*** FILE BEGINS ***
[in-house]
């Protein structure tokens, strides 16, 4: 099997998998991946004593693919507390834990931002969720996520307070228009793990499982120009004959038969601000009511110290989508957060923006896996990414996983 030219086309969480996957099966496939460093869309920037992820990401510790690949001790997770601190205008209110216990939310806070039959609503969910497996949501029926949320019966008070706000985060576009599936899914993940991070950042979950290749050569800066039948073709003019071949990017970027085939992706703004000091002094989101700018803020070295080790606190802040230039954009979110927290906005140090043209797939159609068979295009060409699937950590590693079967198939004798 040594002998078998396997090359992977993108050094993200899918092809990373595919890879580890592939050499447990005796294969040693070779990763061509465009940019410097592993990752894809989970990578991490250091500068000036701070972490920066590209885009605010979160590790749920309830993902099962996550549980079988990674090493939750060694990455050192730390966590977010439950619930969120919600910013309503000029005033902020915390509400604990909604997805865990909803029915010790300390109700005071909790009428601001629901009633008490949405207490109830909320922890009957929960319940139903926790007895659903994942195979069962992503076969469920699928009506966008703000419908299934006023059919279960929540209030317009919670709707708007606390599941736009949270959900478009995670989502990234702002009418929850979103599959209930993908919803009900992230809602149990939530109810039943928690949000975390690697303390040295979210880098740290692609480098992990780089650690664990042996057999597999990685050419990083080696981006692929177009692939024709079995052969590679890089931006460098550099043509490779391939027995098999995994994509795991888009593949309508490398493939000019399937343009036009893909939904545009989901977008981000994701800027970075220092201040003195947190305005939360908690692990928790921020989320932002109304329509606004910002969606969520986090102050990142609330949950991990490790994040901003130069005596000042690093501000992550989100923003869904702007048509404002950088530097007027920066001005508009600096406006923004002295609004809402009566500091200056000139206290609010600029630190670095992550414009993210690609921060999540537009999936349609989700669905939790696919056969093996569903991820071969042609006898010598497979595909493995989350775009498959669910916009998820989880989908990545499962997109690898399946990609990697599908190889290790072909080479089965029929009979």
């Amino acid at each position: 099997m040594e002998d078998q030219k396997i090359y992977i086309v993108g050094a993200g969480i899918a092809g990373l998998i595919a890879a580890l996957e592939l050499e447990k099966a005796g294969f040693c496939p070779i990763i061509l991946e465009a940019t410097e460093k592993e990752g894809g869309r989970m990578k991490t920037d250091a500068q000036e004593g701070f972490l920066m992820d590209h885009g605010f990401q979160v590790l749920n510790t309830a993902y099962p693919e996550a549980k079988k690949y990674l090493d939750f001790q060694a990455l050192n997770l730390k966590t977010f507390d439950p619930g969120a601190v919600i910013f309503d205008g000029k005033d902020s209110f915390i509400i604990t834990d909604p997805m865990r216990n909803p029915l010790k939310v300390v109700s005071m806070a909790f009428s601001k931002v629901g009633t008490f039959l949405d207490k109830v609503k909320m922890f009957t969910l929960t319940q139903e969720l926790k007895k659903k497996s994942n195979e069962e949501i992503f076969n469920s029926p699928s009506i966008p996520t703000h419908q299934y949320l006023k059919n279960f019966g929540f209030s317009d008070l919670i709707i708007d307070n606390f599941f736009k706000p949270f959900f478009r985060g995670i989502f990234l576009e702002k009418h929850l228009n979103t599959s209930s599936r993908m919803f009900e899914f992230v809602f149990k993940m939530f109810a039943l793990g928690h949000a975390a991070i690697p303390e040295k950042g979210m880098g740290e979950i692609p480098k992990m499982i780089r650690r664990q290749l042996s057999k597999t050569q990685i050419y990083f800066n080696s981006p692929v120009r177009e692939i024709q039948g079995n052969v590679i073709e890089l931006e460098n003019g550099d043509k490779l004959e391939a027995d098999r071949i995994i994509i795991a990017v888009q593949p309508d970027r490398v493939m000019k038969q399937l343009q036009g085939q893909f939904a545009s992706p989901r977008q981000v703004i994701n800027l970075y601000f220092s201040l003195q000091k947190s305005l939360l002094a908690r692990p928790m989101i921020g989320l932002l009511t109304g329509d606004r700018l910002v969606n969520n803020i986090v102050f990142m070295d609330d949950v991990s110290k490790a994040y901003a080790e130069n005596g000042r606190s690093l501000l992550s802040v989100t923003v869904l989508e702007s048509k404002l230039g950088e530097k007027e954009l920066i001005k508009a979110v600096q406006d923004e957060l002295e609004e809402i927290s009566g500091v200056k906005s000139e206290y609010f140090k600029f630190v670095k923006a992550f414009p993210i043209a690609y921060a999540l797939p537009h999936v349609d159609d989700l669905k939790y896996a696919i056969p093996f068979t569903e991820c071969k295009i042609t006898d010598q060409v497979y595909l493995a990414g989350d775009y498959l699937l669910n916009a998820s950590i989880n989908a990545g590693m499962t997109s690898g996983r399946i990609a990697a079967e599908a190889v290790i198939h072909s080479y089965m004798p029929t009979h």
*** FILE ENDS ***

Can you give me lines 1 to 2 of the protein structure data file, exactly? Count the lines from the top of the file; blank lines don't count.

[in-house]
């Protein structure tokens, strides 16, 4: 099997998998991946004593693919507390834990931002969720996520307070228009793990499982120009004959038969601000009511110290989508957060923006896996990414996983 030219086309969480996957099966496939460093869309920037992820990401510790690949001790997770601190205008209110216990939310806070039959609503969910497996949501029926949320019966008070706000985060576009599936899914993940991070950042979950290749050569800066039948073709003019071949990017970027085939992706703004000091002094989101700018803020070295080790606190802040230039954009979110927290906005140090043209797939159609068979295009060409699937950590590693079967198939004798 040594002998078998396997090359992977993108050094993200899918092809990373595919890879580890592939050499447990005796294969040693070779990763061509465009940019410097592993990752894809989970990578991490250091500068000036701070972490920066590209885009605010979160590790749920309830993902099962996550549980079988990674090493939750060694990455050192730390966590977010439950619930969120919600910013309503000029005033902020915390509400604990909604997805865990909803029915010790300390109700005071909790009428601001629901009633008490949405207490109830909320922890009957929960319940139903926790007895659903994942195979069962992503076969469920699928009506966008703000419908299934006023059919279960929540209030317009919670709707708007606390599941736009949270959900478009995670989502990234702002009418929850979103599959209930993908919803009900992230809602149990939530109810039943928690949000975390690697303390040295979210880098740290692609480098992990780089650690664990042996057999597999990685050419990083080696981006692929177009692939024709079995052969590679890089931006460098550099043509490779391939027995098999995994994509795991888009593949309508490398493939000019399937343009036009893909939904545009989901977008981000994701800027970075220092201040003195947190305005939360908690692990928790921020989320932002109304329509606004910002969606969520986090102050990142609330949950991990490790994040901003130069005596000042690093501000992550989100923003869904702007048509404002950088530097007027920066001005508009600096406006923004002295609004809402009566500091200056000139206290609010600029630190670095992550414009993210690609921060999540537009999936349609989700669905939790696919056969093996569903991820071969042609006898010598497979595909493995989350775009498959669910916009998820989880989908990545499962997109690898399946990609990697599908190889290790072909080479089965029929009979």